- Is there objective morality?
- How do we determine what is moral?
Jonathan Haidt has noted that avoiding doing harm and being fair seem to be universal moral foundations. However, he also states that other foundations, such as ingroup loyalty, authority/respect and purity/sanctity, are important for a significant number of people. The first two focus on the individual while the latter three focus on the group. Do you need to balance these two interests? Do the group foundations need to be considered to understand morality?
Russell Blackford has written a critique of Sam Harris' Book The Moral Landscape in which he states that well-being really can't be measured as there is no metric for such. Thus, "we cannot make objectively binding comparisons of well-being unless we have a metric for well-being." Does this place the subject out of the realm of objectivity? Is it looking at the trees instead of the forest?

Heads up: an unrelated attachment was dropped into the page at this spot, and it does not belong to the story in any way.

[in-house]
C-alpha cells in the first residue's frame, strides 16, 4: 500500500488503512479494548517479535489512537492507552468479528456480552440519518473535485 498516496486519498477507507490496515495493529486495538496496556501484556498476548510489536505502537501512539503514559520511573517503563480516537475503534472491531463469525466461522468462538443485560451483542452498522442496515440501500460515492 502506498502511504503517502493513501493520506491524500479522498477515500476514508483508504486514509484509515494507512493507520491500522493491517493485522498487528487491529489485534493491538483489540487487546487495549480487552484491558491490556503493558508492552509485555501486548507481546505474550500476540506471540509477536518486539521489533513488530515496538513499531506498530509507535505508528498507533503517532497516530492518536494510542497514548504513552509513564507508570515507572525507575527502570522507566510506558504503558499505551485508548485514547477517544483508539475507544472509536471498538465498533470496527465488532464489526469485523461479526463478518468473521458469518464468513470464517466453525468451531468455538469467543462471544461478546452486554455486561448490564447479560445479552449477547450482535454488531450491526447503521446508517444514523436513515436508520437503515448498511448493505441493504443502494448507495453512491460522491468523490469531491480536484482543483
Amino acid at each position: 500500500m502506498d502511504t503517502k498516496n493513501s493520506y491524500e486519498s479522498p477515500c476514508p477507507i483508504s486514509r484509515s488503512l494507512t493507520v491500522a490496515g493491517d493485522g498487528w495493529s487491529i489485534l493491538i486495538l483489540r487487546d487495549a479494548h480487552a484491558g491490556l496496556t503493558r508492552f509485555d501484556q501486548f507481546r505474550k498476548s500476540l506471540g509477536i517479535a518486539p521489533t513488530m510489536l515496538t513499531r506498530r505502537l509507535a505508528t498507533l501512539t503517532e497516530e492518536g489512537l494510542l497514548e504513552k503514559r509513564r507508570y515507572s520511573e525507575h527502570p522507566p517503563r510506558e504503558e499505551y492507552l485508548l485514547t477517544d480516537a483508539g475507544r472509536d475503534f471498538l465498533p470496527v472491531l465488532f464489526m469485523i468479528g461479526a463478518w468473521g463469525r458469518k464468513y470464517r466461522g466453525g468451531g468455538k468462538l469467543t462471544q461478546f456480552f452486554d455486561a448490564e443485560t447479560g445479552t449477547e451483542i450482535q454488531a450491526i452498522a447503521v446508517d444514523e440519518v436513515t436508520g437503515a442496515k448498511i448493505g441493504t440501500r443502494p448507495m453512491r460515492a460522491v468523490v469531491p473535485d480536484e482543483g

In spite of the diversity of opinion on morality, this blogger believes that there is objective morality but it is multi-factoral and dependent on the situation. Because we have limited cognitive and reasoning abilities, we may never universally agree on what is moral in all situations. However, that is no reason to throw up our hands and say the discussion is fruitless. With persistent use of reason and science, humanity can strive toward that elusive goal and become better individuals and a better society.